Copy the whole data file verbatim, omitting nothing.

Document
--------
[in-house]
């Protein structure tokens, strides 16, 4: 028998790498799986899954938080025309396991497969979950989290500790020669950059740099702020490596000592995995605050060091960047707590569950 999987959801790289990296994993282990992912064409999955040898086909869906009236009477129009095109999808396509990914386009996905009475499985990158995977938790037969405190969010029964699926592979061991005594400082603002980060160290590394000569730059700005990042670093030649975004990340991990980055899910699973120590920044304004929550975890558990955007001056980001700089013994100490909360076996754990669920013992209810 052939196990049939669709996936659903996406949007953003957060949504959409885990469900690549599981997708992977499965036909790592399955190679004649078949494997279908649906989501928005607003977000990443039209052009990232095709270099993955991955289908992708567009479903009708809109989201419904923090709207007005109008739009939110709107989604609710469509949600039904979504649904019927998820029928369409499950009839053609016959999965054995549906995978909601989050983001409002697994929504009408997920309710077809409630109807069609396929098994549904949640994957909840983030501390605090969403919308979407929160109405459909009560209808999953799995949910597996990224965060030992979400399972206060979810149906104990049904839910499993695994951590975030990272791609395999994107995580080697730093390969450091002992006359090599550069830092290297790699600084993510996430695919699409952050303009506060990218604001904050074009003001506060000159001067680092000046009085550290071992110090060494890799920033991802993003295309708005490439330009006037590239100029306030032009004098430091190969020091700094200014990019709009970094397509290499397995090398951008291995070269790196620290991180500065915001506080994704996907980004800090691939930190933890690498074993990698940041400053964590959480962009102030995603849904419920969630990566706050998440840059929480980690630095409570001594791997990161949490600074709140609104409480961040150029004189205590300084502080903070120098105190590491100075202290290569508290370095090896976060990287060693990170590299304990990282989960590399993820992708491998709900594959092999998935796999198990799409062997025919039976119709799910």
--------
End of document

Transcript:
[in-house]
């Protein structure tokens, strides 16, 4: 028998790498799986899954938080025309396991497969979950989290500790020669950059740099702020490596000592995995605050060091960047707590569950 999987959801790289990296994993282990992912064409999955040898086909869906009236009477129009095109999808396509990914386009996905009475499985990158995977938790037969405190969010029964699926592979061991005594400082603002980060160290590394000569730059700005990042670093030649975004990340991990980055899910699973120590920044304004929550975890558990955007001056980001700089013994100490909360076996754990669920013992209810 052939196990049939669709996936659903996406949007953003957060949504959409885990469900690549599981997708992977499965036909790592399955190679004649078949494997279908649906989501928005607003977000990443039209052009990232095709270099993955991955289908992708567009479903009708809109989201419904923090709207007005109008739009939110709107989604609710469509949600039904979504649904019927998820029928369409499950009839053609016959999965054995549906995978909601989050983001409002697994929504009408997920309710077809409630109807069609396929098994549904949640994957909840983030501390605090969403919308979407929160109405459909009560209808999953799995949910597996990224965060030992979400399972206060979810149906104990049904839910499993695994951590975030990272791609395999994107995580080697730093390969450091002992006359090599550069830092290297790699600084993510996430695919699409952050303009506060990218604001904050074009003001506060000159001067680092000046009085550290071992110090060494890799920033991802993003295309708005490439330009006037590239100029306030032009004098430091190969020091700094200014990019709009970094397509290499397995090398951008291995070269790196620290991180500065915001506080994704996907980004800090691939930190933890690498074993990698940041400053964590959480962009102030995603849904419920969630990566706050998440840059929480980690630095409570001594791997990161949490600074709140609104409480961040150029004189205590300084502080903070120098105190590491100075202290290569508290370095090896976060990287060693990170590299304990990282989960590399993820992708491998709900594959092999998935796999198990799409062997025919039976119709799910």